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Proleptic priests [electronic resource] : priesthood in the Epistle to the Hebrews / John M. Scholer.

By: Scholer, John M.
Material type: TextTextSeries: Journal for the study of the New TestamentSupplement series: 49.Publisher: Sheffield : JSOT Press, c1991Description: 1 online resource (243 p.).ISBN: 9780567524386 (electronic bk.); 0567524388 (electronic bk.).Other title: Priesthood in the Epistle to the Hebrews.Subject(s): Bible. Hebrews -- Criticism, interpretation, etc | Priesthood -- Biblical teaching | Jesus Christ -- Priesthood | Religion | J�esus-Christ -- Sacerdoce -- Enseignement biblique | Bible. N.T. H�ebreux -- Th�eologie | RELIGION -- Biblical Studies -- Old Testament | Hebree�en (bijbelboek) | Priesterschap | Bible. N.T. �Ep�itres Paul H�ebreux -- Critique, interpr�etation, etc | Vocation sacerdotale | Hebr�aerbrief | PriesterGenre/Form: Electronic books.Additional physical formats: Print version:: Proleptic priests.DDC classification: 222 Online resources: EBSCOhost Summary: In no other New Testament writing does the interest in the cult and its practice figure more prominently than in the Epistle to the Hebrews. Whereas scholarly research has preoccupied itself with the high priesthood of Christ, comparatively little consideration has previously been given to the implied priesthood of the readers. Scholer begins with an examination of the role and function of the priesthood found in the Old Testament, Pseudepigrapha, Qumran, rabbinic, Philo and mystery traditions. His second goal is to discover why the readers of Hebrews may be described as priests, and how the h.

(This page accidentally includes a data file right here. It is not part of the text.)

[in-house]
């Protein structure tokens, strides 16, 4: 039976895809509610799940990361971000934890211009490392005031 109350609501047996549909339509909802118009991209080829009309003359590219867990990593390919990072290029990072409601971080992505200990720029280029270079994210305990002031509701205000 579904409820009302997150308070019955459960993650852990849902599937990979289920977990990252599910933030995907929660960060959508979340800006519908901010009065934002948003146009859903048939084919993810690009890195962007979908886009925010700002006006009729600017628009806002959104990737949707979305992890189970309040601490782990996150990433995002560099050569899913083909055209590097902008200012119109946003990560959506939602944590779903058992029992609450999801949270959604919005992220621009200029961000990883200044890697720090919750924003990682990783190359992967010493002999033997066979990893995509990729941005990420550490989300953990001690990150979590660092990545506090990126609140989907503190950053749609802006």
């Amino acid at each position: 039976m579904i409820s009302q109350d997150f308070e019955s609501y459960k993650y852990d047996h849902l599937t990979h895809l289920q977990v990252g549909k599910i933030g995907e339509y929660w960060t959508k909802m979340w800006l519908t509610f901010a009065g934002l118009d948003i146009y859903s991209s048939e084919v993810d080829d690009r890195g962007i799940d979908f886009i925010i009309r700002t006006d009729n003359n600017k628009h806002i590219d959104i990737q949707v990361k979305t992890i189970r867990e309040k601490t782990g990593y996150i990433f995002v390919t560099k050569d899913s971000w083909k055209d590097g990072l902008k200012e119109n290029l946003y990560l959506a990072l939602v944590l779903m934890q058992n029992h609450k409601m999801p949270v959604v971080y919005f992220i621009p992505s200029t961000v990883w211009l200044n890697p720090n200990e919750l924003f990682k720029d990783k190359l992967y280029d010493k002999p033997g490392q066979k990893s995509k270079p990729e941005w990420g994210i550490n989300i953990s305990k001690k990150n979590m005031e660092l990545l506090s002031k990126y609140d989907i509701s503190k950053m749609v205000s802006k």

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Originally presented as the author's thesis (doctoral--Union Theological Seminary in Virginia), 1988.

Includes bibliographical references (p. [208]-220) and indexes.

In no other New Testament writing does the interest in the cult and its practice figure more prominently than in the Epistle to the Hebrews. Whereas scholarly research has preoccupied itself with the high priesthood of Christ, comparatively little consideration has previously been given to the implied priesthood of the readers. Scholer begins with an examination of the role and function of the priesthood found in the Old Testament, Pseudepigrapha, Qumran, rabbinic, Philo and mystery traditions. His second goal is to discover why the readers of Hebrews may be described as priests, and how the h.

Description based on print version record.

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Proleptic priests by Scholer, John M. ©1991
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